The relationship advice industry is booming and men are increasingly getting in the game. Most people recognize celebrity authors who have built loyal followings through some other platform (e.g., music, media, and entertainment), but there are also lesser-known people who readily dole out advice on men and relationships on websites, blogs, and via social media. With titles like “Why Many Successful Women Can’t Keep a Man”, their advice is often packaged as a window into the minds of men. The problem, unfortunately, with many of these individuals is that not all of the advice is very good. In fact, I’ve noticed a few things that many guys, and some gals, get wrong when writing about men and how we approach relationships. Here are four of the most common mistakes.
1. Men’s needs are exclusively physical
One of the main mistakes that many men, both gurus and laymen, make when giving out relationship advice is giving the impression that men’s needs are exclusively physical.
An overemphasis on sex reinforces stereotypes about men that can actually hurt our relationships. Even though we don’t readily admit it, men have emotional needs that no amount of sex can fill. It seems counterintuitive but it is entirely possible to be in someone’s presence, even sleep with them, and not know anything about them. The problem is that our society has made intimacy synonymous with sex, but men desire connection on more than just a physical level. For example, one of the best things about being married is having my wife’s support when the stresses of life feel like they’re wearing me down. Unfortunately, it seems like most of what gets communicated about men and relationships is about our more carnal desires—a tendency that can leave us starved in other areas.
2. Women hold the keys to men’s behavior
I think this might be one of the most frustrating aspects of relationship advice from both men and women. While never stated explicitly, it is implied with titles like “6 Ways to Keep Your Man from Cheating” and advice that says that if women keep in shape, remain sexually available (see point #1), and are well-groomed, men won’t stray from home. This line of thinking implies that women have the power to control male behavior. It absolves men of responsibility for their actions and shifts the burden onto women. For guys, particularly those who like to tout their “leader” status, it seems weak and cowardly. This isn’t to say that the environment in a relationship has no influence on either party’s behavior, but a person’s response to a situation is their responsibility.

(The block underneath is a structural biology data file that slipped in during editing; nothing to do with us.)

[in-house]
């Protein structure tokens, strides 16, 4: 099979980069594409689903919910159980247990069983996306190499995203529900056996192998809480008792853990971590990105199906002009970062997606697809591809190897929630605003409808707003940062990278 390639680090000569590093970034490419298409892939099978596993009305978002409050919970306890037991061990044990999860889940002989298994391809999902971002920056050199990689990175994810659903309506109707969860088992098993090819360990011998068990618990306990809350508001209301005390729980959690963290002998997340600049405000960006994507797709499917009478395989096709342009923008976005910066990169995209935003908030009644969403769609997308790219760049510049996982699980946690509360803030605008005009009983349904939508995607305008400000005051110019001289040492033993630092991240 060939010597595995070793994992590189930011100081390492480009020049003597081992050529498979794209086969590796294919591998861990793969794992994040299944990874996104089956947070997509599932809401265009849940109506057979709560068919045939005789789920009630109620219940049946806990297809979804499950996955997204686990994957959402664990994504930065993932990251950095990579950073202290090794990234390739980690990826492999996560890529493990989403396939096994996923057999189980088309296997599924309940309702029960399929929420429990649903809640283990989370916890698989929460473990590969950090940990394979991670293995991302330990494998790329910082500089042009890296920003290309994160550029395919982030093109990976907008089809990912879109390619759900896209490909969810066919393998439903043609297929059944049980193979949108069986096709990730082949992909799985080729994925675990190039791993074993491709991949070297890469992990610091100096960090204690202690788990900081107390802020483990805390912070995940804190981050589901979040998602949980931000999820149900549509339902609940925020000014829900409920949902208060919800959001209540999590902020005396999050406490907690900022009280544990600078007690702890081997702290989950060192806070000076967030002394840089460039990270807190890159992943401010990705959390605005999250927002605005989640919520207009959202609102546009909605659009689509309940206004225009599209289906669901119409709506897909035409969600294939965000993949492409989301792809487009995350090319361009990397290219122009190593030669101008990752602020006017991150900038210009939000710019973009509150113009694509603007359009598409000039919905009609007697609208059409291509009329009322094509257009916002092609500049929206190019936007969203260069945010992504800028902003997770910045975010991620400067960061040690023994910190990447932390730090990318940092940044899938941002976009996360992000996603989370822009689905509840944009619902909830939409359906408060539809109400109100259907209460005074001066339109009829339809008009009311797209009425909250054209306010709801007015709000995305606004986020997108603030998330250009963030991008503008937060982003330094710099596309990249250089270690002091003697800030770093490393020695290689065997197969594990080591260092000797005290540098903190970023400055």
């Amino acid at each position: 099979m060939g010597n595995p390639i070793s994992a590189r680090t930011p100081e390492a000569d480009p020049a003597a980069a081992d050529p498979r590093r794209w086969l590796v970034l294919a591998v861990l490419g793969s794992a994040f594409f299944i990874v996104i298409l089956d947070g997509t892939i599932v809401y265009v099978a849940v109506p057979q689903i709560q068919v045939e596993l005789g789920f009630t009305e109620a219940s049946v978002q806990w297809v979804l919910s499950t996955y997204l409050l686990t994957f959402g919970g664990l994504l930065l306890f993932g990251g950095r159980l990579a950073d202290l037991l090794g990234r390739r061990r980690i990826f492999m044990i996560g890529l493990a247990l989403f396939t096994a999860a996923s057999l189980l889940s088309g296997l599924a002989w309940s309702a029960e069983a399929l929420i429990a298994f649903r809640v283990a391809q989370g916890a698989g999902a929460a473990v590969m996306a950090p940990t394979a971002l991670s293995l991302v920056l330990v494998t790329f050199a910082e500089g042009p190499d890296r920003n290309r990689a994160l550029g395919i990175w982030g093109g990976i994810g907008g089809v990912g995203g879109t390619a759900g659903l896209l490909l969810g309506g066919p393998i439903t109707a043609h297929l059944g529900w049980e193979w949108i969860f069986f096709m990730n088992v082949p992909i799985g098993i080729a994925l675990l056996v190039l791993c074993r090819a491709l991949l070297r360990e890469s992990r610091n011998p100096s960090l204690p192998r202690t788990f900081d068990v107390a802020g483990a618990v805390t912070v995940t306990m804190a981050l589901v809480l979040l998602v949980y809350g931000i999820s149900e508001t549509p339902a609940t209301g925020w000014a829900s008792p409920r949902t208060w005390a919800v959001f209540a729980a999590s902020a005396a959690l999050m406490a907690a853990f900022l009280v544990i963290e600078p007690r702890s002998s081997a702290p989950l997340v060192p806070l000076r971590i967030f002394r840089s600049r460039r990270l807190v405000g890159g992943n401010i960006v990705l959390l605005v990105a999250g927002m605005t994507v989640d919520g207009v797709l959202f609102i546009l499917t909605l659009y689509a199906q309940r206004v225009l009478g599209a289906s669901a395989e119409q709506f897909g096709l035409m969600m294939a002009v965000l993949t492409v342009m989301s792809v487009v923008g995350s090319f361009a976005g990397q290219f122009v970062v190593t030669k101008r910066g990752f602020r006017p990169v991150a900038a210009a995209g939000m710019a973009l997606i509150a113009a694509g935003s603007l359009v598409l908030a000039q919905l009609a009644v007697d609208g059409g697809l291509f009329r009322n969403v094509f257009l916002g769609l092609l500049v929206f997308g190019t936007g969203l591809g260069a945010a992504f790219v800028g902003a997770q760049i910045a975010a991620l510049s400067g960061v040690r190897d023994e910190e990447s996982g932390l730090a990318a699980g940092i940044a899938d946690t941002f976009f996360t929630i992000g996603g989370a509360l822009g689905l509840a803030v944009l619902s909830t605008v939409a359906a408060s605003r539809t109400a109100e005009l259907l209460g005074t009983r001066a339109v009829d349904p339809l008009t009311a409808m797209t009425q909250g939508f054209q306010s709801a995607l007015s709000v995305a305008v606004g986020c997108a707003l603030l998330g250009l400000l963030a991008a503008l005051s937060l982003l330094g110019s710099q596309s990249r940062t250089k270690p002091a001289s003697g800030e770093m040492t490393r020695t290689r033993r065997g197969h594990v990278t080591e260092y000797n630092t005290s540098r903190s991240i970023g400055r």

3. Making women the primary audience for men’s advice
I consider myself extremely fortunate to have men in my life who I can go to for advice and who will speak to me honestly about what it means to be a man and husband.
The great thing about each of these men is that they focus most of their time and energy talking to me about my actions and behavior, not my wife’s. This fact alone separates them from most of the men in the relationship advice game. It seems as if men, and some women, have created a niche market by directing relationship advice primarily to women . To be clear, I do believe there is great value in men, whether through personal relationships or other resources, taking the time to provide women a window into how men think. The problem, however, is that there is a lack of balance when it comes to resources directed at me, from men, on how to improve our relationships, communicate with women, etc. One of the reasons I’ve heard given for this is that men don’t read relationship books. That might very well be the case but there are other forums where men commune with one another. There’s nothing keeping concerned men from dropping knowledge in the barbershop, at the job, at happy hour, or anywhere else where men talk about relationships.
4. Not recognizing their blind spots.
Not recognizing “blind spots”, loosely defined as anything that impairs a person’s ability to judge a situation clearly, is a common occurrence for both men and women who give relationship advice. Common blind spots include our own life experiences, biases, stereotypes, emotions, and fears.
For many male relationship experts, this tends to manifest itself in the form of speaking almost exclusively from personal experience. For example, I once heard Steve Harvey say that it was next to impossible for men and women to be platonic friends. That might be true of his own life experiences but there are a great many people who would disagree. The same principle applies to other areas of relationships advice as well. Speaking strictly from our experiences—the very ones that we ourselves contribute to —produces advice that inherently lacks the type of objectivity that is needed to tackle complex, personal relationship issues.